A former Medicaid director under President Obama says momentum for Medicaid expansion is gaining traction, while the current Trump-appointed administrator acknowledged the agency is bound by law to review state proposals.
Centers for Medicare & Medicaid Services (CMS) Administrator Seema Verma, said last week that the agency will continue to accept Medicaid expansion applications, even when the Trump administration's ardent disapproval clashes with state proposals.
"If a state files a state plan amendment, by law there is a certain period of time that we have to respond to that, and those are set in law," Verma said during an interview with reporters, as reported by the Washington Examiner.
Verma's comment follows a recent statement by Mick Mulvaney, director at the Office of Management and Budget, who called the Medicaid program "unsustainable" and said expansion creates a "bias in favor of able-bodied adults at the expense of those who truly need Medicaid services."
The president's 2019 proposed budget also called for $1.4 trillion in cuts to the Medicaid program.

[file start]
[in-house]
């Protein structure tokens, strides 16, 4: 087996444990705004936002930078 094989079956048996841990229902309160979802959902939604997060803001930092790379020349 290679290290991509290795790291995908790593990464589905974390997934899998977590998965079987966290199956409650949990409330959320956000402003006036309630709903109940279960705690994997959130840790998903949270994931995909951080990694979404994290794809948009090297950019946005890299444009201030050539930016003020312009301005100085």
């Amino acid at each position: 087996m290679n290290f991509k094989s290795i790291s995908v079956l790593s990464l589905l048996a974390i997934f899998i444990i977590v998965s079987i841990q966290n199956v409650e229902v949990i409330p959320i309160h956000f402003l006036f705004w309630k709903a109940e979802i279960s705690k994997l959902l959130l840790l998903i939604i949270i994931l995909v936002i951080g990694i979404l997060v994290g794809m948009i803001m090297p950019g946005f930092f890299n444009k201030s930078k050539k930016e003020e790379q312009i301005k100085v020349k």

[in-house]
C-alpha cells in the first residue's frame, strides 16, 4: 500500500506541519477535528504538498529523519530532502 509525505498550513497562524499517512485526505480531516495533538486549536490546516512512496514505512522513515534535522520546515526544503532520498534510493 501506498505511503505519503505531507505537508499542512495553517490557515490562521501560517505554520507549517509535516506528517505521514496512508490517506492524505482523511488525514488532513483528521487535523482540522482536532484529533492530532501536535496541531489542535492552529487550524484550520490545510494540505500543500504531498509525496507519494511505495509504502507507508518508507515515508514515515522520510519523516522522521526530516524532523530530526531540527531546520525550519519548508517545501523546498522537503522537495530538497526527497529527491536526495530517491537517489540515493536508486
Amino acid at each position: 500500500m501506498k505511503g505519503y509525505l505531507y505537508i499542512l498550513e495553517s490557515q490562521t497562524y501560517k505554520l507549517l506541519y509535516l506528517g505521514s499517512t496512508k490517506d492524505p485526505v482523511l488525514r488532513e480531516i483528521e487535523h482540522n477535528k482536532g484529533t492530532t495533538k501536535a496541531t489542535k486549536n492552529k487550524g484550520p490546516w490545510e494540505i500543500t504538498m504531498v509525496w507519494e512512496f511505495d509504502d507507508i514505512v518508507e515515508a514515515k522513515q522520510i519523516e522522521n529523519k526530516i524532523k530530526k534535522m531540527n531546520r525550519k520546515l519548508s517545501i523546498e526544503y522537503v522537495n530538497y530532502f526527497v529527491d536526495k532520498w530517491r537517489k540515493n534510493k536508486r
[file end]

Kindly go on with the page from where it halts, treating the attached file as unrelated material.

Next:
At the same time, Andy Slavitt, former acting administrator of the CMS under President Barack Obama, says that while Trump and Congress are trying to slash Medicaid, Americans are overwhelmingly supportive of efforts to expand the program.
"[Republicans'] policies are so out of line with public thinking that the more they push them, the higher the likelihood that they put the country on an inevitable path to Medicaid, Medicare or some other health care plan that is ubiquitous and available to all," Slavitt, the board chairman of the advocacy group United States of Care wrote in an op-ed in USA Today with Jonathan Schleifer is executive director of The Fairness Project.
The authors cited a Kaiser poll that found that 84% of Americans want to continue the ACA's Medicaid expansion to people below 138% of the poverty line.
Slavitt said that momentum is growing for additional states to expand Medicaid via ballot initiative, including Nebraska and Montana, traditionally red states won by Trump. Virginia, a purple state with a Democratic governor and Republican legislature, is also currently debating expanding the program.
"All this momentum shows that when under threat, Americans act not just to protect their rights, but go further," Slavitt said.